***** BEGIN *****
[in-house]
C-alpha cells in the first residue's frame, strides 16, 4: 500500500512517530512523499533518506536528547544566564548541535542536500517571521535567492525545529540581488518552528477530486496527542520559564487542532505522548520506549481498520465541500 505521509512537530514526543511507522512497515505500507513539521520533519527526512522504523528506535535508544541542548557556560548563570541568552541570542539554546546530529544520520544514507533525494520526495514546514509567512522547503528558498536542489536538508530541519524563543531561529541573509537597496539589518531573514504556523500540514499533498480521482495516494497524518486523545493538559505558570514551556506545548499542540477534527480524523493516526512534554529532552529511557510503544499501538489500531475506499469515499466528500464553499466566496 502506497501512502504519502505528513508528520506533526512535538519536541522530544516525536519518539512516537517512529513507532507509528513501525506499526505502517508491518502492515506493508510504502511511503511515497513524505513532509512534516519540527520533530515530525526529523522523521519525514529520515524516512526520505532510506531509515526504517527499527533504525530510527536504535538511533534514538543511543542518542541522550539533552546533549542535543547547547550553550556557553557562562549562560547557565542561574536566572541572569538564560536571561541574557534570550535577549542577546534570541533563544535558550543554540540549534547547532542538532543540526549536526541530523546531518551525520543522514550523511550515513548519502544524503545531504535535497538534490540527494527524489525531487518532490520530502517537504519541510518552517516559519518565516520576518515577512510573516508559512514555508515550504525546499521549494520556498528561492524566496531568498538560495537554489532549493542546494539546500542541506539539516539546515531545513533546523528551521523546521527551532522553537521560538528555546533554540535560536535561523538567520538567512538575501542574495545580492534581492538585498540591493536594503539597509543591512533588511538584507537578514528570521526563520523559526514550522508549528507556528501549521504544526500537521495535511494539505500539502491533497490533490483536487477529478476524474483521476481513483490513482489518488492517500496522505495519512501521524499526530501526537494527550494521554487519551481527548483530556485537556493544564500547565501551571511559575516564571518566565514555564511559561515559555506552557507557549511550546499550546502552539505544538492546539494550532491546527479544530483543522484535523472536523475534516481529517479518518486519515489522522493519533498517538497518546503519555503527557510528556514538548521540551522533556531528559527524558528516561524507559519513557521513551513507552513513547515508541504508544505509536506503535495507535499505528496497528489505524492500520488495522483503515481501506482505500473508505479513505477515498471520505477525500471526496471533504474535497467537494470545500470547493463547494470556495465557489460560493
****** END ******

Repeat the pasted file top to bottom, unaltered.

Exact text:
[in-house]
C-alpha cells in the first residue's frame, strides 16, 4: 500500500512517530512523499533518506536528547544566564548541535542536500517571521535567492525545529540581488518552528477530486496527542520559564487542532505522548520506549481498520465541500 505521509512537530514526543511507522512497515505500507513539521520533519527526512522504523528506535535508544541542548557556560548563570541568552541570542539554546546530529544520520544514507533525494520526495514546514509567512522547503528558498536542489536538508530541519524563543531561529541573509537597496539589518531573514504556523500540514499533498480521482495516494497524518486523545493538559505558570514551556506545548499542540477534527480524523493516526512534554529532552529511557510503544499501538489500531475506499469515499466528500464553499466566496 502506497501512502504519502505528513508528520506533526512535538519536541522530544516525536519518539512516537517512529513507532507509528513501525506499526505502517508491518502492515506493508510504502511511503511515497513524505513532509512534516519540527520533530515530525526529523522523521519525514529520515524516512526520505532510506531509515526504517527499527533504525530510527536504535538511533534514538543511543542518542541522550539533552546533549542535543547547547550553550556557553557562562549562560547557565542561574536566572541572569538564560536571561541574557534570550535577549542577546534570541533563544535558550543554540540549534547547532542538532543540526549536526541530523546531518551525520543522514550523511550515513548519502544524503545531504535535497538534490540527494527524489525531487518532490520530502517537504519541510518552517516559519518565516520576518515577512510573516508559512514555508515550504525546499521549494520556498528561492524566496531568498538560495537554489532549493542546494539546500542541506539539516539546515531545513533546523528551521523546521527551532522553537521560538528555546533554540535560536535561523538567520538567512538575501542574495545580492534581492538585498540591493536594503539597509543591512533588511538584507537578514528570521526563520523559526514550522508549528507556528501549521504544526500537521495535511494539505500539502491533497490533490483536487477529478476524474483521476481513483490513482489518488492517500496522505495519512501521524499526530501526537494527550494521554487519551481527548483530556485537556493544564500547565501551571511559575516564571518566565514555564511559561515559555506552557507557549511550546499550546502552539505544538492546539494550532491546527479544530483543522484535523472536523475534516481529517479518518486519515489522522493519533498517538497518546503519555503527557510528556514538548521540551522533556531528559527524558528516561524507559519513557521513551513507552513513547515508541504508544505509536506503535495507535499505528496497528489505524492500520488495522483503515481501506482505500473508505479513505477515498471520505477525500471526496471533504474535497467537494470545500470547493463547494470556495465557489460560493